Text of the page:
A decision by senior clergy at one of England’s most venerable cathedrals to quietly introduce classes in Zen meditation has unexpectedly ruffled the feathers of some of the Church of England’s more conservative members, who have demanded that the fortnightly silent meditation sessions be canceled on the grounds of religious incompatibility.
The Zen group, which usually numbers about 20 people, has been meeting in a room on York Minster’s grounds for about 90 minutes for the past two years. The informal sangha is the initiative of Reverend Canon Dr. Christopher Collingwood, the cathedral’s canon chancellor, who describes himself as “religiously bilingual” in his approach to his Christian beliefs and as having “a foot in more than one religious camp.” (The Telegraph)
Collingwood noted that until recently, his introduction of Zen ideas into the Church of England had been well received. “Funnily enough I have been quite surprised at the number of people who are really interested in it, who don’t seem to raise their eyebrows,” he said. (The Telegraph)
Arguing that there are natural parallels between the Christian and Buddhist contemplative traditions, Collingwood observed that Christian interest in Zen Buddhism “has been going on in the Roman Catholic church for 50 years and more,” since at least the Second Vatican Council (1962–65), when Roman Catholics were encouraged to learn from Asian spiritual traditions in areas such as meditation. (The Telegraph)
Reverend Canon Dr. Christopher Collingwood. From yorkminister.org
“I think particularly what Roman Catholic missionaries discovered was that it resonated with the Christian contemplative and mystical tradition,” he said. “With figures like St John of the Cross [the 16th Century Spanish mystic] you have got a praying [sic] without words, beyond concepts, beyond images.
“When people are meditating in Zen who are Christian I think the focusing on the breath coincides with the idea of the Holy Spirit. In the Bible, the word, both in the Hebrew and Greek, can be translated as ‘breath’, ‘spirit’ or ‘wind.’ There is a very deep connection there - that breath is the Spirit within us. I would say that the focus on breath is attending to the Holy Spirit.” (The Guardian)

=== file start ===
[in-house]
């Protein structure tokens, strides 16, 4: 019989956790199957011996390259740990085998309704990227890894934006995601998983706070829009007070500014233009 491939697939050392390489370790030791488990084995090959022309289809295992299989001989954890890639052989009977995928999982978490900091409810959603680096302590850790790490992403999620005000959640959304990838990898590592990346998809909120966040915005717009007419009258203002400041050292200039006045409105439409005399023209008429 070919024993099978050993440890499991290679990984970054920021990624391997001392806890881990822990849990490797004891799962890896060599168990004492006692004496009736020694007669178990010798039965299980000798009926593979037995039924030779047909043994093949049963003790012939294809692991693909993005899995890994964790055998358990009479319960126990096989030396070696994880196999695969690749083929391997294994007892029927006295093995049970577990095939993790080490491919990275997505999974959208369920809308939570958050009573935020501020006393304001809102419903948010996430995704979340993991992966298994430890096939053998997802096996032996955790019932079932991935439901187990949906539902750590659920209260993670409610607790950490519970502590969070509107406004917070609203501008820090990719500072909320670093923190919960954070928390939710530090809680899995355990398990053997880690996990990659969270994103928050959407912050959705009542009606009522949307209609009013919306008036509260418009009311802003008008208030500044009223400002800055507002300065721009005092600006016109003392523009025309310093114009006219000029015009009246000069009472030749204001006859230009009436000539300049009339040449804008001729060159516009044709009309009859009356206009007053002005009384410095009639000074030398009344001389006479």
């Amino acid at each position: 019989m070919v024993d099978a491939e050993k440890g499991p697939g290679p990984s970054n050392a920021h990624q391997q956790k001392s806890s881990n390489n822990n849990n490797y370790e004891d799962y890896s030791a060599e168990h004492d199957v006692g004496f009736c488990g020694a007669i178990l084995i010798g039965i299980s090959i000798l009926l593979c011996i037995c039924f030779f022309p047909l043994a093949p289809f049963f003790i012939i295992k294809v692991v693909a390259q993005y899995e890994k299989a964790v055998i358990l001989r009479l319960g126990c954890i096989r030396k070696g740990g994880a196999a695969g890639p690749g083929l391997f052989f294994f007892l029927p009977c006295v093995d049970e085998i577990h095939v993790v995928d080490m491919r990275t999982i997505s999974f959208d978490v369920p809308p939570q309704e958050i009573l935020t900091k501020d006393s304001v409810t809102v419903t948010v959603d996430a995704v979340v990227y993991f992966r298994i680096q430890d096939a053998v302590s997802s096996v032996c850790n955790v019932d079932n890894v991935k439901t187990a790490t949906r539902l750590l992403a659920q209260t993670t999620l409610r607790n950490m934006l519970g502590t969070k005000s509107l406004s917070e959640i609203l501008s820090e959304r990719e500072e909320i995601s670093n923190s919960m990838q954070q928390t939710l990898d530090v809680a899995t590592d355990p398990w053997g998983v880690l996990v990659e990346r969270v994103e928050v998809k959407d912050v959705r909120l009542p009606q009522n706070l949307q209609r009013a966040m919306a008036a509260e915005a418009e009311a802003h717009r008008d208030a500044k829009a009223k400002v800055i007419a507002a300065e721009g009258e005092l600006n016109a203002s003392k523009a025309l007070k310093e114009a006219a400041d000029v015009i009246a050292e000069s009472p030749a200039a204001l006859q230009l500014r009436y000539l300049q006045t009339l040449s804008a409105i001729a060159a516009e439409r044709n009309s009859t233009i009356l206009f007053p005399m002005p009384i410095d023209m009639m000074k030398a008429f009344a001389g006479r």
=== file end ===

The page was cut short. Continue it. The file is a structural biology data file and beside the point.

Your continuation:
However, Collingwood’s reassurances have failed to mollify all quarters of England’s Christian community. Andrea Williams, chief executive of the evangelical pressure group Christian Concern and a member of the General Synod, the highest government body of the Church of England, rejected Collingwood’s suggestion that Zen practices were compatible with Christian teachings.
“The idea that we can pick and choose practices from other religions is found nowhere in the Bible. We cannot come into God’s presence without the one mediator, Jesus Christ. To suggest otherwise is dangerously false and violates God’s command to love and serve Him only,” Williams said. “Buddhism contrasts sharply with Christian teaching about God. The two are incompatible. To try to mix them is deceptive and dishonors Jesus Christ.” (Christian Concern)
In a critical blog post, Dr. Ian Paul, a conservative evangelical member of the Archbishops’ Council, a central administrative body within the Church of England, accused Collingwood of being “in breach of his ordination vows,” in which he promised to minister “faithfully” so that people in his care can be “defended against error and flourish in the faith.” (Christian Today)
“As long as there are, in effect, no boundaries to what is considered orthodox Anglican Christian belief, and what it is acceptable for clergy to teach—particular clergy in prominent roles—and no mechanism for bishops to act to address this, then the Church is hamstrung in its commitment to discipleship and evangelism,” Paul said. (Christian Today)
The dean of York, Vivienne Faull, who is responsible for the running of the York Minster cathedral, expressed her support for Collingwood’s initiative, saying the meditation sessions were “an opportunity for Christians and others to come together and learn about and explore Zen meditation practices and the congruence of Zen with the Christian faith.” She emphasized that the group was not a religious order and had never met within the cathedral itself, adding, “The chapter of York would not give permission for any such religious order to be set up at York Minster.” (The Guardian)
York Minster brings in Zen Buddhism, quietly (The Telegraph)
York Minster criticised for allowing Buddhist meditation (The Guardian)
Buddhist Meditation offered at York Minster (Christian Concern)
Evangelical Christians condemn introduction of Zen Buddhism to York Minster (Christian Today)